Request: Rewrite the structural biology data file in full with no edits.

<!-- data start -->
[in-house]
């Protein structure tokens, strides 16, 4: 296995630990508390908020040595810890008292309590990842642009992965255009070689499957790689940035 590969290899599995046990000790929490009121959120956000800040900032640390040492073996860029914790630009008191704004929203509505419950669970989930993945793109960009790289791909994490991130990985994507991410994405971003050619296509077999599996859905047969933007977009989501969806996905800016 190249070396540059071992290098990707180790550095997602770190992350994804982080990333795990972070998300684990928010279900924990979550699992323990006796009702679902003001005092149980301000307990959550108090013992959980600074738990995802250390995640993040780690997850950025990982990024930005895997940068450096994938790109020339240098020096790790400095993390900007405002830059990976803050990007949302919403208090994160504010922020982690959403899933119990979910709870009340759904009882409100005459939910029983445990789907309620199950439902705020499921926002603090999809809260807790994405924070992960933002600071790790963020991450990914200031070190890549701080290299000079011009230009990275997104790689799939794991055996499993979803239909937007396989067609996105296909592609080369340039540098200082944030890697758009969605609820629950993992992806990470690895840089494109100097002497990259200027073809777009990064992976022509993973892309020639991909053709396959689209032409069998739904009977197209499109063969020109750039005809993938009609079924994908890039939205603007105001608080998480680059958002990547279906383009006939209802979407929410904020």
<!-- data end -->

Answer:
[in-house]
């Protein structure tokens, strides 16, 4: 296995630990508390908020040595810890008292309590990842642009992965255009070689499957790689940035 590969290899599995046990000790929490009121959120956000800040900032640390040492073996860029914790630009008191704004929203509505419950669970989930993945793109960009790289791909994490991130990985994507991410994405971003050619296509077999599996859905047969933007977009989501969806996905800016 190249070396540059071992290098990707180790550095997602770190992350994804982080990333795990972070998300684990928010279900924990979550699992323990006796009702679902003001005092149980301000307990959550108090013992959980600074738990995802250390995640993040780690997850950025990982990024930005895997940068450096994938790109020339240098020096790790400095993390900007405002830059990976803050990007949302919403208090994160504010922020982690959403899933119990979910709870009340759904009882409100005459939910029983445990789907309620199950439902705020499921926002603090999809809260807790994405924070992960933002600071790790963020991450990914200031070190890549701080290299000079011009230009990275997104790689799939794991055996499993979803239909937007396989067609996105296909592609080369340039540098200082944030890697758009969605609820629950993992992806990470690895840089494109100097002497990259200027073809777009990064992976022509993973892309020639991909053709396959689209032409069998739904009977197209499109063969020109750039005809993938009609079924994908890039939205603007105001608080998480680059958002990547279906383009006939209802979407929410904020």